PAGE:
Gov. J.B. Pritzker announced on Friday that the state will move into the early stages of Phase 1B of the COVID-19 Vaccine Administration Plan beginning on Monday, Jan. 25.
More than 3.2 million Illinoisans are eligible for Phase 1B. Eligible residents will be able to receive a vaccine at one of the Illinois National Guard (ILNG) assisted sites, at a site operated by a local health department or at a partner pharmacy.
Walgreens is now online in a limited number of sites statewide. CVS and Jewel-Osco will be coming online early next week and additional pharmacies such as Hy-Vee, Mariano’s and Kroger will be joining later next week.
While federal vaccine shipments to states remain limited, the state is aggressively building out provider capacity to ensure efficient distribution as soon as more vaccine becomes available.
Taken together, these pharmacy partners will provide hundreds of sites in every region of the state.
At this time, these sites will be available by appointment only.
As the federal supply of vaccines increases and Illinois receives more vaccines, the state will launch walk-in locations and expand sites to additional providers like doctors offices and urgent care clinics. More information about those locations will be released in the coming weeks.
Illinois remains committed to distributing the vaccine in an equitable, accessible way and as a part of Phase 1B, all residents over the age of 65 and frontline essential workers can receive the vaccine by appointment.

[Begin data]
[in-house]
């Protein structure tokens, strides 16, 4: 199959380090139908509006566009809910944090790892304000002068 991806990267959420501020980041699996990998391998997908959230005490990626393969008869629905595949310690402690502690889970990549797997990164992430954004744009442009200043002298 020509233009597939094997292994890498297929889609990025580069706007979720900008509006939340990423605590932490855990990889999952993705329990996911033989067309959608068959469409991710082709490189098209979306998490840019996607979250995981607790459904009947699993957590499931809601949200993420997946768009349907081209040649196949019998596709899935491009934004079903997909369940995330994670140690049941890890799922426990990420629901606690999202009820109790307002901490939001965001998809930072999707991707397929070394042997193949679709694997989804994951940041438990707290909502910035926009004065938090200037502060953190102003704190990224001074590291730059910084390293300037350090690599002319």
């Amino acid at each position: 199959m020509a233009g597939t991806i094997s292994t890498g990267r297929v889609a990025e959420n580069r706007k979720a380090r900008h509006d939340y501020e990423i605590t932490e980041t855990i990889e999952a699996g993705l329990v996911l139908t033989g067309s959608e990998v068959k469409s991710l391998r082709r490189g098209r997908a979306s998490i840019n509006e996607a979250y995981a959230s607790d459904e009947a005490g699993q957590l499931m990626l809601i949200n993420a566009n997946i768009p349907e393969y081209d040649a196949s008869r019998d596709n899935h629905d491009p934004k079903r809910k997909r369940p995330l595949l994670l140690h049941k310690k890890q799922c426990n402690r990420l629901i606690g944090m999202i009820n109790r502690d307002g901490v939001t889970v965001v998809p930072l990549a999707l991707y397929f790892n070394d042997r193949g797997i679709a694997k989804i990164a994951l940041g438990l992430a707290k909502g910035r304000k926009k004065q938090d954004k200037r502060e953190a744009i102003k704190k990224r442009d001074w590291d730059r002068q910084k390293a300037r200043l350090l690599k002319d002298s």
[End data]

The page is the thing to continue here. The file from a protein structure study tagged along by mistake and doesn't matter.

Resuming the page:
As the state substantially completes Phase 1A, Illinois has surpassed its daily vaccination record multiple times, most recently vaccinating more than 44,000 people in a 24-hour period. The state has administered more than 60 percent of its vaccine allocation outside of Chicago. That doesn’t include the federal Pharmacy Partnership Program, and substantially more vaccines once data lag in the reported administrations is accounted for.
“As more vaccine is allocated to Illinois, and more people are eligible to be vaccinated, we are starting to see the finish line coming into focus,” said Illinois Department of Public Health Director Dr. Ngozi Ezike. “I am cautiously optimistic with the trends we are seeing in Illinois, but I want to stress how important it is for us to continue our public health actions of wearing masks and avoiding large gatherings. Getting to the end of this pandemic will be about the choices we make. The choice to wear our masks, the choice to keep our distance, and the choice to get vaccinated.”